Saturday, September 11, 2010

TIFF Party Review

TIFF Pre-Party at the Drake Hotel
September 9, 2010
with directors Ed Gass-Donnelly - Small Town Murder Songs &
Jonathan Sobol - A Beginner's Guide to Endings

When your favourite beer invites you to a TIFF party out of the blue, it seems not only churlish but ridiculous to refuse. At least it did to me, albeit after a moment of wondering "how did they know??" Turns out, my favourite beer is in the habit of sponsoring film festivals and events, which is yet another reason to keep them as my fave.

The Drake was all decked out in Stella Artois, as was the horde of
lovely supermodel-types ushering we guests inside the hotel and up the stairs to the chic patio. And so I found myself ensconced in a white leatherette banquette, and while the drink tickets were only two in number, (which seemed like plenty actually,) the cuff links were in unlimited supply, and the tasty hors d'oeuvres came in droves towards the latter half of the event, (although we had to suffer through with only a single beet and goat cheese thingie till then).

Along with the consumables, iconic movie The Maltese Falcon played over in one corner, and we were treated to some TIFF talk with the directors of two films, Ed Gass-Donnelly (Small Town Murder Songs) and Jonathan Sobol (Beginner's Guide to Endings) with one of the executive producers of the latter film, Sean Buckley. And it's funny, but you down a few Stellas and the stories do come out.

Ed mentioned how stoked he was at being screened in the Contemporary World Programme. "Just like playing with the big guys," he joked. Likewise, Jonathan was looking forward to a gala screening of A Beginner's Guide to Endings at Roy Thomson Hall. He called working with screen legend Harvey Keitel "hugely terrifying", but also described it as the highlight of his career so far. The movie features Keitel as a gambler whose sons are left dealing with his "somewhat complicated legacy" (as they call it in the official description). It also stars Scott Caan, Paolo Costanzo, Wendy Crewson, Tricia Helfer, Jason Jones, and J.K. Simmons.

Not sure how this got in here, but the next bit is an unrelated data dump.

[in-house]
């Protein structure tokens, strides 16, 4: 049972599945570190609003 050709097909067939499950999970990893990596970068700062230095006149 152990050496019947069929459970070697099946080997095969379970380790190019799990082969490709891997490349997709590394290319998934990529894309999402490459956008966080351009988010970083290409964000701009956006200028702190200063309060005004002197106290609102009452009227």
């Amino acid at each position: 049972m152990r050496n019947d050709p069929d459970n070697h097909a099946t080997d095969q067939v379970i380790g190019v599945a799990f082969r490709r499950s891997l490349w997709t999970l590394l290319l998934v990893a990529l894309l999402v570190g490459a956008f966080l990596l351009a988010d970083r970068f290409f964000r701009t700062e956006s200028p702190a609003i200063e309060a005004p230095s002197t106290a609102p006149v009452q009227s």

When asked by event MC (and Culture Producer) Marcello Cabezas about staying in Canada, Jonathan was blunt. "I'll go where I can make films," he said. He noted however, interestingly enough, that Canada was one of the few countries left in the world with a decent level of independent film production, along with places like Australia and Belgium. I guess the idea is that in much more commercially oriented markets, like the U.S., where there is some expectation of making money, the funding for edgy indie flicks has dried up along with the economy, whereas here in Canada, with our perennially underfunded film industry, it's just business as usual. (In the picture from the left, Sean Buckley, Jonathan Sobol, Ed Gass-Donnelly & Marcello Cabezas)

Some interesting insight into the volatile chemistry that is filmmaking from Ed Gass-Donnelly, who talks about working with lead Peter Stormare in this short clip. He's in the centre, with Jonathan Sobol on the left, and event MC Marcello Cabezas on the right. (The film also stars Jill Hennessy, Aaron Poole and Martha Plimpton.)

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